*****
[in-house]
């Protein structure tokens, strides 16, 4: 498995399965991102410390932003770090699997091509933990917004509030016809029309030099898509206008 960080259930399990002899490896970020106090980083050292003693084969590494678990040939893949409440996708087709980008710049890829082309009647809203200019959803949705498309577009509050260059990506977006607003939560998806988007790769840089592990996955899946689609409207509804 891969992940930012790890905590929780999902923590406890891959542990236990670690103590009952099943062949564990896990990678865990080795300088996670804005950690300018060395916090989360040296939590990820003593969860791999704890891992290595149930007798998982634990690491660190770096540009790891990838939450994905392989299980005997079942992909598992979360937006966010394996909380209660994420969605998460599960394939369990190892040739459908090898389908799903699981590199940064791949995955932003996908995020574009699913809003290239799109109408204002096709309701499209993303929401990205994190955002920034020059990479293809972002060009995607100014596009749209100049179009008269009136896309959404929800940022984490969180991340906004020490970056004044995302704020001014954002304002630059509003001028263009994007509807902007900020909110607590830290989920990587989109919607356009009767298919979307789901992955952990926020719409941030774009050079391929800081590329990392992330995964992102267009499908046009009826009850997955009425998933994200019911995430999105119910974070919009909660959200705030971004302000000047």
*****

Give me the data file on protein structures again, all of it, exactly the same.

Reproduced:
[in-house]
């Protein structure tokens, strides 16, 4: 498995399965991102410390932003770090699997091509933990917004509030016809029309030099898509206008 960080259930399990002899490896970020106090980083050292003693084969590494678990040939893949409440996708087709980008710049890829082309009647809203200019959803949705498309577009509050260059990506977006607003939560998806988007790769840089592990996955899946689609409207509804 891969992940930012790890905590929780999902923590406890891959542990236990670690103590009952099943062949564990896990990678865990080795300088996670804005950690300018060395916090989360040296939590990820003593969860791999704890891992290595149930007798998982634990690491660190770096540009790891990838939450994905392989299980005997079942992909598992979360937006966010394996909380209660994420969605998460599960394939369990190892040739459908090898389908799903699981590199940064791949995955932003996908995020574009699913809003290239799109109408204002096709309701499209993303929401990205994190955002920034020059990479293809972002060009995607100014596009749209100049179009008269009136896309959404929800940022984490969180991340906004020490970056004044995302704020001014954002304002630059509003001028263009994007509807902007900020909110607590830290989920990587989109919607356009009767298919979307789901992955952990926020719409941030774009050079391929800081590329990392992330995964992102267009499908046009009826009850997955009425998933994200019911995430999105119910974070919009909660959200705030971004302000000047």